Cubicle Cultures
John Rowles

Good article John. Anyone who worked in the Cubicle Culture, like I did, know what you are talking about. What is truly amazing is that the people that are very involved in trying to make themselves look good to the boss(s) spend more time doing this than actually working towards their goal. There thought was that if they want to get ahead, they must walk over and around people that are also looking at getting ahead. Of course everyone in business has come across this well worn quote, “In a hierarchy, every employee tends to rise to his level of incompetence.” This was created by a Canadian Scholar of Education, Laurence J. Peter. Remember that everybody up to a certain level is paranoid about someone showing up their incompetence and surpassing them with early completion of projects, and being asked to take meetings over their primary Boss(s). The most important thing is to never assume that you are indispensable when you have a winning day.

From my own personal experiences, my last position was working for a huge Benefits management company with divisions throughout the United States, Canada, South America and Europe. My position was Accounts Representative, Human Resource Manager for six companies, Open Enrollment for these companies and, Retirement benefits Specialist for six companies. The go to representative for locating Medical Facilities for people that lived outside their medical coverage areas. I was the Cobra and HIPAA consultant for any questions about the Cobra law and HIPAA regulations. Then, I became a FSA specialist to assist the transition of FSA accounts from one year to the next. I was also the person that entered claims and receipts received from people to be paid from their FSA accounts. I was also a Scheduler for our Corporation, in St. Petersburg, Livonia and Salt Lake City. I did the scheduling for the personal when they would be late, any Unexcused absence or Tardiness. I was also the person to review the daily phone usage and to assess what people were to be sent home early or had to stay late. This was based on many factors, but I was able to maintain an excellent call volume for each department that was involved in the HIPAA, Cobra, H&R, and FSA departments.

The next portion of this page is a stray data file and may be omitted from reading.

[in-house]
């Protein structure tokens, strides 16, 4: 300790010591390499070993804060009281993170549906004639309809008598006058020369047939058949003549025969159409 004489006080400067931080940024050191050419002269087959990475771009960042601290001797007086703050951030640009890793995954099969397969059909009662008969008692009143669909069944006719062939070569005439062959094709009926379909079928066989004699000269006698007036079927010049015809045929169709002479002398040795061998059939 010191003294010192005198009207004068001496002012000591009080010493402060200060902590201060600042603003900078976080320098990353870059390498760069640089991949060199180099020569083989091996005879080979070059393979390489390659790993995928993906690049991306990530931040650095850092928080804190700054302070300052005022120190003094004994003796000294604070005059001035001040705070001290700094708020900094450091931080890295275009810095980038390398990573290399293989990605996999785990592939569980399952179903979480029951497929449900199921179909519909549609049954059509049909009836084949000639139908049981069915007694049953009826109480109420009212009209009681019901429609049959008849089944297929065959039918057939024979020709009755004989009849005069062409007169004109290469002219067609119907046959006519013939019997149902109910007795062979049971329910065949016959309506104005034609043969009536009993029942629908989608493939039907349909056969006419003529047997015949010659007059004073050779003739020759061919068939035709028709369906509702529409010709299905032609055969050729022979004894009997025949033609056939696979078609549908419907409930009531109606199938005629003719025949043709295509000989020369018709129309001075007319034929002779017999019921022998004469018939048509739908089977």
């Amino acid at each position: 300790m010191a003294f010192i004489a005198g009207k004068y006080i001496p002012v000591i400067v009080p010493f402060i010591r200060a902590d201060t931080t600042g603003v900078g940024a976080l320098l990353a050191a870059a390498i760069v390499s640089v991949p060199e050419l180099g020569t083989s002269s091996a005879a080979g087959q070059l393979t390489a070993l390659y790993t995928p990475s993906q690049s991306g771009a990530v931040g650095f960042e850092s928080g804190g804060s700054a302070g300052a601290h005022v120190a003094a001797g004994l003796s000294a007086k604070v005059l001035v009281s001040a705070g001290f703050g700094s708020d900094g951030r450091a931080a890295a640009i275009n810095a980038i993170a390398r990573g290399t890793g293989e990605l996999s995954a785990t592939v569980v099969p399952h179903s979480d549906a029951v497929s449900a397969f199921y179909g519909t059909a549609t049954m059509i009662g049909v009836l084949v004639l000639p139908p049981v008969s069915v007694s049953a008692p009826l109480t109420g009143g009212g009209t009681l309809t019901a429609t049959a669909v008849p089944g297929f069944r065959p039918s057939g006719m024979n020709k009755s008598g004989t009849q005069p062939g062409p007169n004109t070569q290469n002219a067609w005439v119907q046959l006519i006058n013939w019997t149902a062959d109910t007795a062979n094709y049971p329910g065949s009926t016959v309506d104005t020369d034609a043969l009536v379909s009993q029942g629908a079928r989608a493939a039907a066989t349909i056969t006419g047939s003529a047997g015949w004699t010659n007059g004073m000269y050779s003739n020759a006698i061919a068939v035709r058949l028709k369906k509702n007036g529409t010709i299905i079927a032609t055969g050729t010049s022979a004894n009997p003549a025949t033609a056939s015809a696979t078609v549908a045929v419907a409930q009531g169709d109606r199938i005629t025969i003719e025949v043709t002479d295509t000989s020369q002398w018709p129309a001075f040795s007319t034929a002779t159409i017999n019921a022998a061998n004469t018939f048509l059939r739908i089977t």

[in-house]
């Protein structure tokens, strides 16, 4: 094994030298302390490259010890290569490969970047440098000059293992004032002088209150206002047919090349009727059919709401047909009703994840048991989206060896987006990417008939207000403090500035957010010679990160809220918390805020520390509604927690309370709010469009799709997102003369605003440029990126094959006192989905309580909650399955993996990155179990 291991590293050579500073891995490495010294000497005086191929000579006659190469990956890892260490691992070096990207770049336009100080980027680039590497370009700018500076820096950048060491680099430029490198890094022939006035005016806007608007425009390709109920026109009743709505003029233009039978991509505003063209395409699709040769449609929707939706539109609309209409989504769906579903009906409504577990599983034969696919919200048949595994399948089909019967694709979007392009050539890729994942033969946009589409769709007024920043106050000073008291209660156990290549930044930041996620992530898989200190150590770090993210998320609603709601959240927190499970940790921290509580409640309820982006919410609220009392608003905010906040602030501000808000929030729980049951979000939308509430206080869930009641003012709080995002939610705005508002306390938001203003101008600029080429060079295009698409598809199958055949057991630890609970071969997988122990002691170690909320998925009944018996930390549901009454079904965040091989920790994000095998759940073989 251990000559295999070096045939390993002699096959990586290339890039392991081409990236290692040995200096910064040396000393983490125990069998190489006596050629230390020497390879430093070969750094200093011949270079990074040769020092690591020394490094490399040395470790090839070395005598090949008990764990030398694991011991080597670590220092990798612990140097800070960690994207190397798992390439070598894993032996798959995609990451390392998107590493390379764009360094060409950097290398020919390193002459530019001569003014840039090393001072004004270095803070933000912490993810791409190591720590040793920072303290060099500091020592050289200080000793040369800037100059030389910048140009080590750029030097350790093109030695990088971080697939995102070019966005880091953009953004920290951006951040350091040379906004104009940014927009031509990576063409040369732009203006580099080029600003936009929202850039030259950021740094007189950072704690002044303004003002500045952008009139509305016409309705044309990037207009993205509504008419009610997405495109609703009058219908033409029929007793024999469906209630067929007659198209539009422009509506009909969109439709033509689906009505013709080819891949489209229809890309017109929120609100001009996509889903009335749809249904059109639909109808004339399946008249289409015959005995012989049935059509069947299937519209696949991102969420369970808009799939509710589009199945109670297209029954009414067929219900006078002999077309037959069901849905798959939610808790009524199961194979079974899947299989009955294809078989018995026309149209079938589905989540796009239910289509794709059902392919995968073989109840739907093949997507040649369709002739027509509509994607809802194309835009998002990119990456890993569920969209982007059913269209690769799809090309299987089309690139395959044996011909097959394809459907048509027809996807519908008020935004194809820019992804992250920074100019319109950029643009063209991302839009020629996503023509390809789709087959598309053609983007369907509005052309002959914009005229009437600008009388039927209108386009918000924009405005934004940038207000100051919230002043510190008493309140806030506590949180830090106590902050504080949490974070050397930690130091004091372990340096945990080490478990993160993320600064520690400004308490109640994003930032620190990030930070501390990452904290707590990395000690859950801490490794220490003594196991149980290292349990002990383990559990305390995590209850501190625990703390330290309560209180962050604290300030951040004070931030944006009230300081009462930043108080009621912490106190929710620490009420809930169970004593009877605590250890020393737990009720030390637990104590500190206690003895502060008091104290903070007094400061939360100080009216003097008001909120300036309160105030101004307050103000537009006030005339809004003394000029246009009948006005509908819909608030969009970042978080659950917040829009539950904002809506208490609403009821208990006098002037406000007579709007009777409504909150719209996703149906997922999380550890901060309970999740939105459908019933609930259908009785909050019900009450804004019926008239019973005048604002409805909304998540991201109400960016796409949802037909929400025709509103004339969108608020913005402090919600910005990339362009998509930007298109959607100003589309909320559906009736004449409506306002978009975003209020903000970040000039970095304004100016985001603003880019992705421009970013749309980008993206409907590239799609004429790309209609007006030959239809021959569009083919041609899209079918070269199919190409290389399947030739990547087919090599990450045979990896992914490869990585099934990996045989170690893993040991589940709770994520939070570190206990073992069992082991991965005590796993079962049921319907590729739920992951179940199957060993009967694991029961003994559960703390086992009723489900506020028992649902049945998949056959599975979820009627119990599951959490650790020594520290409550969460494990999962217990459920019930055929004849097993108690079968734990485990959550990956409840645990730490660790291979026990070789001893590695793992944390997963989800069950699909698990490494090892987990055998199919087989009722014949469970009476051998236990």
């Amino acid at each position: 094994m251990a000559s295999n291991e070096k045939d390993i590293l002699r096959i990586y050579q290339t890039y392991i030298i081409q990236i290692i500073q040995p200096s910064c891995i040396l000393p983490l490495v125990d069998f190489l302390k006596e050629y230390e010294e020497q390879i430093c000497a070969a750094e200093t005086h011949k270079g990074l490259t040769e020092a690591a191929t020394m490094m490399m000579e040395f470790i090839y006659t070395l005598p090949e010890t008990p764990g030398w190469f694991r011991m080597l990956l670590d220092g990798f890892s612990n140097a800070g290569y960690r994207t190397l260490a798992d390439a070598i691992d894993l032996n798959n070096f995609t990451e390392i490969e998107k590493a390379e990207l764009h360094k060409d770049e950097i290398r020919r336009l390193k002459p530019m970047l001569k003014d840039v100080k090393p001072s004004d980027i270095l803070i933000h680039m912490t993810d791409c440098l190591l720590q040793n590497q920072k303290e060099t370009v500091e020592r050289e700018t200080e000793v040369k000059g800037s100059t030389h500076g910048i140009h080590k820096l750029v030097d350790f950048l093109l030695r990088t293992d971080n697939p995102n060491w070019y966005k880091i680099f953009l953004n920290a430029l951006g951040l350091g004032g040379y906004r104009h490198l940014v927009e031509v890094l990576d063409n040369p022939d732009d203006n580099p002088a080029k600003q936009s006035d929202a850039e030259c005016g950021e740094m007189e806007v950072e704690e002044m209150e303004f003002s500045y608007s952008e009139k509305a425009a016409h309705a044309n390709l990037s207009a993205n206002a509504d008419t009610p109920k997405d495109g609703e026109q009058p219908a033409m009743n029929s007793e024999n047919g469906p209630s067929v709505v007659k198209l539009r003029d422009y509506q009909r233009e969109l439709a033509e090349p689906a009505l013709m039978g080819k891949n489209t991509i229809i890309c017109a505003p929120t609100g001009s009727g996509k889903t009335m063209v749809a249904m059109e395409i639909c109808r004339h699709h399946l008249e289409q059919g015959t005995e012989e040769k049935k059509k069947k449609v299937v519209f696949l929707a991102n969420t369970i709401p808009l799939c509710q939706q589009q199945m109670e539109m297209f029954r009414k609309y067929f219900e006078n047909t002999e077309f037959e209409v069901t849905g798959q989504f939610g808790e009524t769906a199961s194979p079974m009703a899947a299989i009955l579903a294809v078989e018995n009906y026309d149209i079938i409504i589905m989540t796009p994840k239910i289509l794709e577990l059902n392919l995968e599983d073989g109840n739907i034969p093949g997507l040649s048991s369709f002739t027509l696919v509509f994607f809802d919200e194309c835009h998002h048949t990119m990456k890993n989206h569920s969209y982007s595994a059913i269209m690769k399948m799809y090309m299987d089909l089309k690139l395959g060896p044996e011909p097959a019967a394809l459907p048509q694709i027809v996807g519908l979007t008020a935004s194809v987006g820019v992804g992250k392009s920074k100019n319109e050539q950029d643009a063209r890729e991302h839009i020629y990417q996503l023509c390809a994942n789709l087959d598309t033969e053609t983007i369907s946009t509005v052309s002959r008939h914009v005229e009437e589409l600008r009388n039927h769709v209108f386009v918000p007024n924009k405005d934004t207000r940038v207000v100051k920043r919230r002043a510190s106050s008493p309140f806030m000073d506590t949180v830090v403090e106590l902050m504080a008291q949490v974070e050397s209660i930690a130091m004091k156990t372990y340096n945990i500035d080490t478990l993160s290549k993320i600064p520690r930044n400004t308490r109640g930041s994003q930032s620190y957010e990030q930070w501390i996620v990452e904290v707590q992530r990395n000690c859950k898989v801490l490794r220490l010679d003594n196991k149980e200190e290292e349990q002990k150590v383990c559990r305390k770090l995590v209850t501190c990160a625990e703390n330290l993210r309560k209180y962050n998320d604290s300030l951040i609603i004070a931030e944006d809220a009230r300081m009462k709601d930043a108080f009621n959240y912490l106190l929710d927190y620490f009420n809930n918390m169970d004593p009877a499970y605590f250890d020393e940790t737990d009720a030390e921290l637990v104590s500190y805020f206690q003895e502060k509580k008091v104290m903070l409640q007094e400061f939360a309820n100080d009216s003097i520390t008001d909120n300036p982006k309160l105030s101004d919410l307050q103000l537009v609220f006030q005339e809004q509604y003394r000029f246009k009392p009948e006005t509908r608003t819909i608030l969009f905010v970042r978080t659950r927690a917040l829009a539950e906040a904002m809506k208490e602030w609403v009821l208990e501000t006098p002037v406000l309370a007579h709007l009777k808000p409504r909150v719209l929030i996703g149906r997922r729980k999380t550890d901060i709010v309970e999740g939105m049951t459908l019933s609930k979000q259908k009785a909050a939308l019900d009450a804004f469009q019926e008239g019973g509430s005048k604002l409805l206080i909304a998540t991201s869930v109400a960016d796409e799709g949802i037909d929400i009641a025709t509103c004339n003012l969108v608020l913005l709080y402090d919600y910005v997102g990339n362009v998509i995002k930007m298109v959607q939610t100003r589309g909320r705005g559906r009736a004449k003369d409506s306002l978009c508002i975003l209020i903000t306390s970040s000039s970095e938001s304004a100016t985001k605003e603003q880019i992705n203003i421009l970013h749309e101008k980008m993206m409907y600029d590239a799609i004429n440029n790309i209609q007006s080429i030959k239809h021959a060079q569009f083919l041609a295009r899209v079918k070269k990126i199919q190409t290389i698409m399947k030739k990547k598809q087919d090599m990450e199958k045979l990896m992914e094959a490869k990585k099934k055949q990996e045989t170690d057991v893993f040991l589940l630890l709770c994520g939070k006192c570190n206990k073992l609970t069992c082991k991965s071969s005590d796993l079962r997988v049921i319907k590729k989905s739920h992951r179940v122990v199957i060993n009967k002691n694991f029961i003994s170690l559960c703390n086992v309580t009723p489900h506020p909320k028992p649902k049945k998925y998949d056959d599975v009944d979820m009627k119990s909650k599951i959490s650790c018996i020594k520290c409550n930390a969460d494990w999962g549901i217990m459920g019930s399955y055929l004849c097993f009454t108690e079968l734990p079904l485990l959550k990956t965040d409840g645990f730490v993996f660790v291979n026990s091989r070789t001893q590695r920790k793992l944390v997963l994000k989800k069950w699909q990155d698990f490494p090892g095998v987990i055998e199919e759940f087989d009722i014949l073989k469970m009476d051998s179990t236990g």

But the important thing to remember is that when you allow yourself to become to much in demand and to indispensable, you will create a position where you become a target for anyone who is above you in any department that may feel threatened by your abilities to achieve certain goals.

My whole Philosophy of business is just this. “When in Trouble, When in Doubt, Run in Circles, Scream and Shout.”

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